UN Committee makes historic recommendations to Brazilian Government on intersectional discrimination between disability and race
Today, the UN Committee on the Elimination of Racial Discrimination (CERD) made historic recommendations relating to intersectional discrimination on grounds of race and disability to the Government of Brazil.
These recommendations are direct recollections of recommendations made by Minority Rights Group (MRG) and its partners, Vidas Negras com Deficiência Importam, Brazil and the University of York, UK, in an alternative report on the situation of Black people with disabilities presented to the committee.
The Committee’s Concluding Observations echoed a total of eleven mentions of disability intersectional discrimination and five of the recommendations from the alternative report.
One of the CERD’s recommendations is to provide adequate funding to collect disaggregated data, focusing on ‘the situation of Afro-Brazilians, Indigenous peoples and Quilombolas facing intersectional forms of discrimination, including those with disabilities and/or who identify as LGBTQI+’ – a key recommendation from the alternative report.
‘This is a moment worth celebrating,’ says Lauren Avery, Minority and Disability Intersectional Discrimination Officer at MRG and one of the lead researchers who worked on the alternative report. ‘Intersectional discrimination is often overlooked because of its complex root causes and a lack of data. We are thrilled that our research has brought these issues to light in Brazil, and that it is being used to make key policy recommendations. This is a step towards much-needed change for Black people with disabilities.’
Further recommendations based on the work of the project team included the remuneration of care work for Black women, the implementation of comprehensive anti-discrimination laws and a renewal of Brazil’s education quota system.
‘This is one of the most important moments for Brazil and its debate about double discrimination,’ says Luciana Viegas, a Black autistic activist, Director of Vidas Negras com Deficiência Importam in Brazil and another lead researcher on the alternative report. ‘Primarily because black people with disabilities are being remembered and coming out of invisibility, signalling to the world that we are also subjects of rights.’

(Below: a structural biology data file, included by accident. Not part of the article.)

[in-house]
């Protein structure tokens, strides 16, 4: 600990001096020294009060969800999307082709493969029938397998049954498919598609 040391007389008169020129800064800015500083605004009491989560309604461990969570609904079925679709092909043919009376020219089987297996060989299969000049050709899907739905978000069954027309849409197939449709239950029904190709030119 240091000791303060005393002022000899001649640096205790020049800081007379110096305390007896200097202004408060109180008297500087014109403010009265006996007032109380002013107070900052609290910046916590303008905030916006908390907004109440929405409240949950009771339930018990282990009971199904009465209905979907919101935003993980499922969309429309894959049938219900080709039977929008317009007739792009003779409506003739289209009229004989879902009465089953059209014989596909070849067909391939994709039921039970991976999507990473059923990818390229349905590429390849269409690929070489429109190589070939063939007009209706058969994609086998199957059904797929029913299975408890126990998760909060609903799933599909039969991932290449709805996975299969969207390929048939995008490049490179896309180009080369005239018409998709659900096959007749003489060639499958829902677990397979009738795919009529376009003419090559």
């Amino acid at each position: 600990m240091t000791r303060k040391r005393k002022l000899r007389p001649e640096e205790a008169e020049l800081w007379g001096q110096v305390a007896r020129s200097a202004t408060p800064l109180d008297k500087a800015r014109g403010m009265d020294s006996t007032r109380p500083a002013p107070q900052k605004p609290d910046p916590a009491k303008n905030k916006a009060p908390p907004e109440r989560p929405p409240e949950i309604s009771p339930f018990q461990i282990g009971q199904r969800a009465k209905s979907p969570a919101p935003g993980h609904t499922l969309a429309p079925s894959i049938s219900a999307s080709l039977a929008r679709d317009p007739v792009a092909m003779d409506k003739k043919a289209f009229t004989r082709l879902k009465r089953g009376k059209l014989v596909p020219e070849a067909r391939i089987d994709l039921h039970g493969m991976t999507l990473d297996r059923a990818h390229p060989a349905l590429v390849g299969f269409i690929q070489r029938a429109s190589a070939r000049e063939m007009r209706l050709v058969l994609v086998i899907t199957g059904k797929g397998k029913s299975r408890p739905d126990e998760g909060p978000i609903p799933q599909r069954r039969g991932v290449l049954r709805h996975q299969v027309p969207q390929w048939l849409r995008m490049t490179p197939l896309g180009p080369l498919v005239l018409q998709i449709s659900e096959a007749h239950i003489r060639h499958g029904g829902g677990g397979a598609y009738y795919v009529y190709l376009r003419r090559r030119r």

The project team recently delivered a statement to the UN committee last month and are undertaking further advocacy initiatives to highlight the higher rates of violence, unemployment, restricted access to education, poorer health, fewer economic opportunities, and marginalization from social and political participation experienced by Black people with disabilities in Brazil.
Black people in Brazil are significantly more likely to live in areas that are physically inaccessible and without adequate sanitation, lighting or drainage. As a result, Black people with disabilities are some of the most vulnerable in the Brazilian society; they are overrepresented among the homeless, incarcerated and institutionalized populations.
The recommendations were made in the CERD’s concluding report, following its review of the Brazilian State during the 108th Session of the Committee. These concluding observations are released one day ahead of the International Day of Persons with Disabilities, proclaimed in 1992 by the United Nations General Assembly. The observance of the Day aims to promote an understanding of disability issues and mobilize support for the dignity, rights and well-being of persons with disabilities. However, minority and Indigenous people with disabilities remain the furthest left behind.
Notes to editors
- Read the alternative report to the Committee on the Elimination of Racial Discrimination (CERD) submitted by Minority Rights Group, Vidas Negras com Deficiência Importam (Brazil) and the University of York, UK.
- Minority Rights Group (MRG) is the leading international human rights organization working to secure the rights of ethnic, religious and linguistic minorities and indigenous peoples. We work with more than 150 partners in over 50 countries.
- Vidas Negras com Deficiência Importam (Brazil) are a movement created by black people, people with disability and especially black people with disabilities in the search for an anti-racist and anti0ableist society. It mobilizes through civil society actions and advocacy.
- University of York is a member of the Russell Group and a dynamic, rsearch-intensive university in the United Kingdom
For further information contact press [at] minorityrights [dot] org.
Photo: Luciana Viegas of Vidas Negras com Deficiência Importam (left, holding a yellow VNDI t-shirt) and Lauren Avery of Minority Rights Group (lower centre right, seated) in Geneva, Switzerland, presenting the alternative report to the UN Committee on the Elimination of Racial Discrimination. Courtesy of Lauren Avery.